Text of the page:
Adults need to take back the idea of retreats.

In my younger years, going on a “retreat” meant cramming into a bus with fellow high school students, driving to some obscure location and spending a weekend involved in group activities and games and competitions and too much eating and not enough sleep.  And in between were special speakers or devotionals designed to keep us  – or get us – on track spiritually.  Those were good times. 

A few years ago I rediscovered the idea of a retreat.  Only now it means going away by myself somewhere, with just my Bible and my journal and lots of quiet time with God.  No games or silly competitions.  No special speakers.  Just me…and God.

My adult retreats give me time to be still, time to get away from the distractions of life and responsibilities.   A few weeks ago I took a long overdue retreat to seek God about some things going on in my life.  After a time of emptying my heart before the Lord, I sat looking out the hotel window that overlooked the Intracoastal waterway. An early summer evening lightening storm lit up the skies.  And I was still.  And I realized that was exactly what my soul needed – to be still in spite of the storms in my life.    No matter what I’m facing or worried about or wondering about, my soul can be still.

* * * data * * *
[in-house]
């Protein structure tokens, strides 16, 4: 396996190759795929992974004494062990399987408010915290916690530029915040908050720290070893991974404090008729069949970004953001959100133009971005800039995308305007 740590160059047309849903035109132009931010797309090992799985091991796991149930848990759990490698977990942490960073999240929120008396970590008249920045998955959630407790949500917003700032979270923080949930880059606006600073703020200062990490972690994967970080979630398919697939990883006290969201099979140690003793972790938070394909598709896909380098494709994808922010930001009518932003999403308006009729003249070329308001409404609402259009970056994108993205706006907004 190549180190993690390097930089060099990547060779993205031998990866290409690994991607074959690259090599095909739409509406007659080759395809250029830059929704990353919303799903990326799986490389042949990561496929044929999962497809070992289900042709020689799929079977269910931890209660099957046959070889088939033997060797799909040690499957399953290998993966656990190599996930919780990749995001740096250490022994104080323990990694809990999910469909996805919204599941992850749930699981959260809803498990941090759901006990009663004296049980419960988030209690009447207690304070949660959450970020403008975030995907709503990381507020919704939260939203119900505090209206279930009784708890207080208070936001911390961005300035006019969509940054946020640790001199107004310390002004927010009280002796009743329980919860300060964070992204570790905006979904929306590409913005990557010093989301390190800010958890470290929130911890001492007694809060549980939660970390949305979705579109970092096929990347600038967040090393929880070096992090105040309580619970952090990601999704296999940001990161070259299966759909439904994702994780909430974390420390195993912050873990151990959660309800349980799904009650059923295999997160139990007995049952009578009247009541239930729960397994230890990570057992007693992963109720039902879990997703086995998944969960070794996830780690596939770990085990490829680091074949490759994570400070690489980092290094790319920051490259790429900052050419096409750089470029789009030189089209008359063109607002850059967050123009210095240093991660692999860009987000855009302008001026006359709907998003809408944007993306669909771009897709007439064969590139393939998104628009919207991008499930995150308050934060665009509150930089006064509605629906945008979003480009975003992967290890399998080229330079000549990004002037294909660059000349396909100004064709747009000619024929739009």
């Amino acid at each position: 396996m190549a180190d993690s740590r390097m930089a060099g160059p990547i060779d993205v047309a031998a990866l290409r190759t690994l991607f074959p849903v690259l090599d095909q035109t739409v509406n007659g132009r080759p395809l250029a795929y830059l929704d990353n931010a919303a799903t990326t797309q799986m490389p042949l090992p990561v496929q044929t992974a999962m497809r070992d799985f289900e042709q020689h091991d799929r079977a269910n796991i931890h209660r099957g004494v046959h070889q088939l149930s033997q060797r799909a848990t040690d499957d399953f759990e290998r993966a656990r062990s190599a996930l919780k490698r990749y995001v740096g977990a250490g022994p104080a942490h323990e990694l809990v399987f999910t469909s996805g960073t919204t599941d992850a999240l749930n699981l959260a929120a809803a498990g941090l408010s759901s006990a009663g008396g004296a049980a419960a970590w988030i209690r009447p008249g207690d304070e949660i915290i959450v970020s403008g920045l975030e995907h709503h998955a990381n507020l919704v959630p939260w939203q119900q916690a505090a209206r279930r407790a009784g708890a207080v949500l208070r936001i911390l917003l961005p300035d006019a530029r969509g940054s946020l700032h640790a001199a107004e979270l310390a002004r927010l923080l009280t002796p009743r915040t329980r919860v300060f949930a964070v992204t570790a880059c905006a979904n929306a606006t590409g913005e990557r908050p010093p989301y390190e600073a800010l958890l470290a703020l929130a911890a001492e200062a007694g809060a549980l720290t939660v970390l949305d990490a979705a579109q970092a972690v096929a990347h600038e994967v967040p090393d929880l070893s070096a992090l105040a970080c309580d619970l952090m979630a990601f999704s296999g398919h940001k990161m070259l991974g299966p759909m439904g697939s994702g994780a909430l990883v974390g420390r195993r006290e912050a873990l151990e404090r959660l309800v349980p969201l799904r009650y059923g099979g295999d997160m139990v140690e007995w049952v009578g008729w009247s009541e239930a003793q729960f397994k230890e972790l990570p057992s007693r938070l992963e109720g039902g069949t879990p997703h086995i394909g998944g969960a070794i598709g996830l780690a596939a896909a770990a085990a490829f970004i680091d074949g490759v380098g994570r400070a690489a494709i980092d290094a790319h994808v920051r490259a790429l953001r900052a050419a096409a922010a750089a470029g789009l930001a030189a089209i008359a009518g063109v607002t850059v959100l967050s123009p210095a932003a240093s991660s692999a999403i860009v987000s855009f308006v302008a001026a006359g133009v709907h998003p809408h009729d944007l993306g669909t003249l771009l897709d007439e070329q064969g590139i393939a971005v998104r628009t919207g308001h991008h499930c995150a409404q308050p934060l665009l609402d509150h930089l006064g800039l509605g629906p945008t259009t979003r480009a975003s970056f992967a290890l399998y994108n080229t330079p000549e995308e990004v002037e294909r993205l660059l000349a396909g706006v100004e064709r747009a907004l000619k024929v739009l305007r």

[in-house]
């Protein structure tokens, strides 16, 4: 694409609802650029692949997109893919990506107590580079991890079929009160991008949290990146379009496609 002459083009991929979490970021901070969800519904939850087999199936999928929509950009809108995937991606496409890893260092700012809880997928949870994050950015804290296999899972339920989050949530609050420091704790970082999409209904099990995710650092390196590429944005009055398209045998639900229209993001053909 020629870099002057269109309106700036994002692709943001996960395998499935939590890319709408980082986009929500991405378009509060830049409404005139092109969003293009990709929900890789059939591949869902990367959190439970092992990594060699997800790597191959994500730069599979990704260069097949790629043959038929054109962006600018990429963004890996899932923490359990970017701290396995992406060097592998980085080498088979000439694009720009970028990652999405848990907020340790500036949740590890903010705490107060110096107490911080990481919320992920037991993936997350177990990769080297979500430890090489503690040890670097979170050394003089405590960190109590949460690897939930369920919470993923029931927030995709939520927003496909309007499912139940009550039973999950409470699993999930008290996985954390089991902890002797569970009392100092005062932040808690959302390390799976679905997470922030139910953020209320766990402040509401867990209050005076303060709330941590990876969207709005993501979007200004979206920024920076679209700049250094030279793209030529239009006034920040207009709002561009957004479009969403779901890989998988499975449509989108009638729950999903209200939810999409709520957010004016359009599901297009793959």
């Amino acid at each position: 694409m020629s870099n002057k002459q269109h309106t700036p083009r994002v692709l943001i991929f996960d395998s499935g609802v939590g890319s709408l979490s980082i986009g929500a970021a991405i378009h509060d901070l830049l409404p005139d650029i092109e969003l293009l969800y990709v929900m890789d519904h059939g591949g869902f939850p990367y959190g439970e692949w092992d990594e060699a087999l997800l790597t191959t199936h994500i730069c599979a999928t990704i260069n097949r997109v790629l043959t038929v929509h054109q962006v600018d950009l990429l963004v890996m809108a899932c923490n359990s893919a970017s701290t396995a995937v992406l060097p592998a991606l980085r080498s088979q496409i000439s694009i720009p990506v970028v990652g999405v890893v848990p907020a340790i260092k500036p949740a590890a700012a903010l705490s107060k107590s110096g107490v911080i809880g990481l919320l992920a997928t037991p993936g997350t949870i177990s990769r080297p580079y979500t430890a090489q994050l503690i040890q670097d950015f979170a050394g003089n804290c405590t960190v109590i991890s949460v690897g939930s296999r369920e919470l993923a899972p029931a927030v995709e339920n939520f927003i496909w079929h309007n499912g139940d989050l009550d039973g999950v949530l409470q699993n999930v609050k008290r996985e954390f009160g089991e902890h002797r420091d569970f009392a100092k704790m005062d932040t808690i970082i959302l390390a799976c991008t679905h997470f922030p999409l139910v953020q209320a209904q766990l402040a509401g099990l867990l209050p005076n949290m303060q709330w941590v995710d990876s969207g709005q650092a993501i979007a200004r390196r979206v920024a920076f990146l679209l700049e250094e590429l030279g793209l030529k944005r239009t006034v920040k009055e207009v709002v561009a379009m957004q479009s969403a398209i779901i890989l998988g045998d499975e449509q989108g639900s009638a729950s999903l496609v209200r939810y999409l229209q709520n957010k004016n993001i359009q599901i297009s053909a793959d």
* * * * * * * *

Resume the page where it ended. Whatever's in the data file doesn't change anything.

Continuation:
Rediscover the value of a retreat.  And let your soul be still.

Be still, my soul: thy God doth undertake
To guide the future as He has the past.
Thy hope, thy confidence let nothing shake;
All now mysterious shall be bright at last.
Be still, my soul: the waves and winds still know
His voice who ruled them while He dwelt below.

 “Be Still My Soul” –  Katharina von Schlegel, 1697

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